Just as importantly, the youthful hurler exhibited the electric stuff that put him on the map. He averaged over 96 mph with both his four-seam and two-seam fastballs, which he went to with over 60% of his deliveries to the plate while also working in a change and curve. Unfortunately, that propensity for the hard stuff, combined with his young age and prior UCL damage, meant that Reyes carried several of the TJ risk factors identified by the statistical study of MLBTR contributor Bradley Woodrum.
With Reyes out, the Cards will not only lose a fair bit of upside from the staff — even if he wasn’t a regular in the rotation, he might’ve dominated from the pen — but will open camp with less depth than had been hoped. The ability of Michael Wacha and Lance Lynn to bounce back from their own health issues will now be all the more important, and the club will need to hope that 40-man prospects Luke Weaver, John Gant, and Mike Mayers can continue to make strides. Southpaw Marco Gonzales could enter the picture, too, if he’s able to make it all the way back from his own TJ procedure, and Goold notes that former closer Trevor Rosenthal will have a chance to show this spring that he can transition to a starting role.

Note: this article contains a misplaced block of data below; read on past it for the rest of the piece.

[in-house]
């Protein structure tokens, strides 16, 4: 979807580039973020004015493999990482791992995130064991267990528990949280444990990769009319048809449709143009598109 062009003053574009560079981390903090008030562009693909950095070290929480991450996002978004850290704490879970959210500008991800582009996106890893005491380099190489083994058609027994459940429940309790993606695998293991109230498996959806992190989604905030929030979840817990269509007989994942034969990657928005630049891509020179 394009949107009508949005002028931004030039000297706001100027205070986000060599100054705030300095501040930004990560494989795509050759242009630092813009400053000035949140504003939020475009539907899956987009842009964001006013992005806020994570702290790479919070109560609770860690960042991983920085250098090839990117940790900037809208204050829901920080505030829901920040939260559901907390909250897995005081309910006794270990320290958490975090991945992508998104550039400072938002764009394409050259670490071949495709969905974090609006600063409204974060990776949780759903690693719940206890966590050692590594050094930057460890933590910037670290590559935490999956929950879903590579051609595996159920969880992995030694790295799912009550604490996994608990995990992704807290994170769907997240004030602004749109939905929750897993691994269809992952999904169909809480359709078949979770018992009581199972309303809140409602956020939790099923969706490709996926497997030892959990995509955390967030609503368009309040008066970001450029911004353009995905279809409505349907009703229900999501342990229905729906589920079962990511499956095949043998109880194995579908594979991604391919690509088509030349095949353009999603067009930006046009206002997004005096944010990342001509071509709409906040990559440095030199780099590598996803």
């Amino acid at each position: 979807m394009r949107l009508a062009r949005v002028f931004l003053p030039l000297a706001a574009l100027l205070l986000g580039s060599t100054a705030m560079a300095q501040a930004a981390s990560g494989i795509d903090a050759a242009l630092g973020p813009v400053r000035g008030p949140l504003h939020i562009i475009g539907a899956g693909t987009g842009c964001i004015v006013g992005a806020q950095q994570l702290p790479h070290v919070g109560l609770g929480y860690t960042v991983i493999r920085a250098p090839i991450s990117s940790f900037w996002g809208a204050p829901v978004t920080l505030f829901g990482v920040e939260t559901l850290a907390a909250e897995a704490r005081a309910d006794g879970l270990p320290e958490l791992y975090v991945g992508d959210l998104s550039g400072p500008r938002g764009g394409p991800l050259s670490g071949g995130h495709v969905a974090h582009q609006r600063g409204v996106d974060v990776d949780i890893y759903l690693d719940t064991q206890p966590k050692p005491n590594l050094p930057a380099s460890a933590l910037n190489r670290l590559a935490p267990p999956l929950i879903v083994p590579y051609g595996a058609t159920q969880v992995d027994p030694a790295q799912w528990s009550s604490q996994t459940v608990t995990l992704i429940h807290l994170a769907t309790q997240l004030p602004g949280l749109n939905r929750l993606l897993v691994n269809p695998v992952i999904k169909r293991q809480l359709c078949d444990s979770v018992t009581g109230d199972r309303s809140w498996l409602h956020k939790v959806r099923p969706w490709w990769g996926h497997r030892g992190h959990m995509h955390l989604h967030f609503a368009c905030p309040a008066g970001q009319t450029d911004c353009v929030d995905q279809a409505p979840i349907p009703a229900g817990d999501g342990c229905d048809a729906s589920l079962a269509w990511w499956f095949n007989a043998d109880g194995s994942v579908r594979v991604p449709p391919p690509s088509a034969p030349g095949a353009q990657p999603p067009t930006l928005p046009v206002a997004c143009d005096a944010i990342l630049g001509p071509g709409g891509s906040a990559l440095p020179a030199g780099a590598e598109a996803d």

Photo courtesy of USA Today Sports Images.
Well this sucks
Huge loss for baseball this year. Wish him well and a full recovery.
How many Cardinals pitchers is that in the past say, 5 5-6 years?
Too many. Waino missed two years, Carpenter missed two years, Garcia missed two maybe three I think, Lynn missed last year, now Reyes. Not to mention Wacha’s injuries